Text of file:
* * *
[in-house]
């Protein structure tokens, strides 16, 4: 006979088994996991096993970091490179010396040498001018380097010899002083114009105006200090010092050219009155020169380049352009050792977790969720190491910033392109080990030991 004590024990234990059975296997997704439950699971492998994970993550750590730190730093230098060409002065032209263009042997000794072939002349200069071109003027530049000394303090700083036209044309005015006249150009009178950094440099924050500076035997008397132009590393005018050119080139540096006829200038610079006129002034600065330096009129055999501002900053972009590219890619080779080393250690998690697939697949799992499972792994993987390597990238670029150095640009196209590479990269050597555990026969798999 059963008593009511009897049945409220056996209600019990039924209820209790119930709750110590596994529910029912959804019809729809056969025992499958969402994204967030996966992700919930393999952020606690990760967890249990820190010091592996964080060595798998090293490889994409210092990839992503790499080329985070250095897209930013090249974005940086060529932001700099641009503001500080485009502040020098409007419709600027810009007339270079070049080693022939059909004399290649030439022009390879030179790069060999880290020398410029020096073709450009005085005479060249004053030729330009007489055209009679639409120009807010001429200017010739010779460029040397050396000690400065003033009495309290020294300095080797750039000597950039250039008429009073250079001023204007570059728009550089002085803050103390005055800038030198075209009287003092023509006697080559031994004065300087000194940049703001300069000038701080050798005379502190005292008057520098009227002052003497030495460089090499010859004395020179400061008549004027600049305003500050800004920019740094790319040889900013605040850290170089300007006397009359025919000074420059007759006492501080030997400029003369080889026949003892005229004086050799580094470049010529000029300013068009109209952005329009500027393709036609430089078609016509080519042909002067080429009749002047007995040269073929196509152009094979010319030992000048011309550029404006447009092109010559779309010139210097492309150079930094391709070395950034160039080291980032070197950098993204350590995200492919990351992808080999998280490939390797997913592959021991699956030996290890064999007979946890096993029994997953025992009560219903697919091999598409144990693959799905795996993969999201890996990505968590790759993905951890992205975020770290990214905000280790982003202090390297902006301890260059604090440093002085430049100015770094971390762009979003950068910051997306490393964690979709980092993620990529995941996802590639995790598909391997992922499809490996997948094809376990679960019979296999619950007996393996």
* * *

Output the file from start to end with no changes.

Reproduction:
[in-house]
């Protein structure tokens, strides 16, 4: 006979088994996991096993970091490179010396040498001018380097010899002083114009105006200090010092050219009155020169380049352009050792977790969720190491910033392109080990030991 004590024990234990059975296997997704439950699971492998994970993550750590730190730093230098060409002065032209263009042997000794072939002349200069071109003027530049000394303090700083036209044309005015006249150009009178950094440099924050500076035997008397132009590393005018050119080139540096006829200038610079006129002034600065330096009129055999501002900053972009590219890619080779080393250690998690697939697949799992499972792994993987390597990238670029150095640009196209590479990269050597555990026969798999 059963008593009511009897049945409220056996209600019990039924209820209790119930709750110590596994529910029912959804019809729809056969025992499958969402994204967030996966992700919930393999952020606690990760967890249990820190010091592996964080060595798998090293490889994409210092990839992503790499080329985070250095897209930013090249974005940086060529932001700099641009503001500080485009502040020098409007419709600027810009007339270079070049080693022939059909004399290649030439022009390879030179790069060999880290020398410029020096073709450009005085005479060249004053030729330009007489055209009679639409120009807010001429200017010739010779460029040397050396000690400065003033009495309290020294300095080797750039000597950039250039008429009073250079001023204007570059728009550089002085803050103390005055800038030198075209009287003092023509006697080559031994004065300087000194940049703001300069000038701080050798005379502190005292008057520098009227002052003497030495460089090499010859004395020179400061008549004027600049305003500050800004920019740094790319040889900013605040850290170089300007006397009359025919000074420059007759006492501080030997400029003369080889026949003892005229004086050799580094470049010529000029300013068009109209952005329009500027393709036609430089078609016509080519042909002067080429009749002047007995040269073929196509152009094979010319030992000048011309550029404006447009092109010559779309010139210097492309150079930094391709070395950034160039080291980032070197950098993204350590995200492919990351992808080999998280490939390797997913592959021991699956030996290890064999007979946890096993029994997953025992009560219903697919091999598409144990693959799905795996993969999201890996990505968590790759993905951890992205975020770290990214905000280790982003202090390297902006301890260059604090440093002085430049100015770094971390762009979003950068910051997306490393964690979709980092993620990529995941996802590639995790598909391997992922499809490996997948094809376990679960019979296999619950007996393996």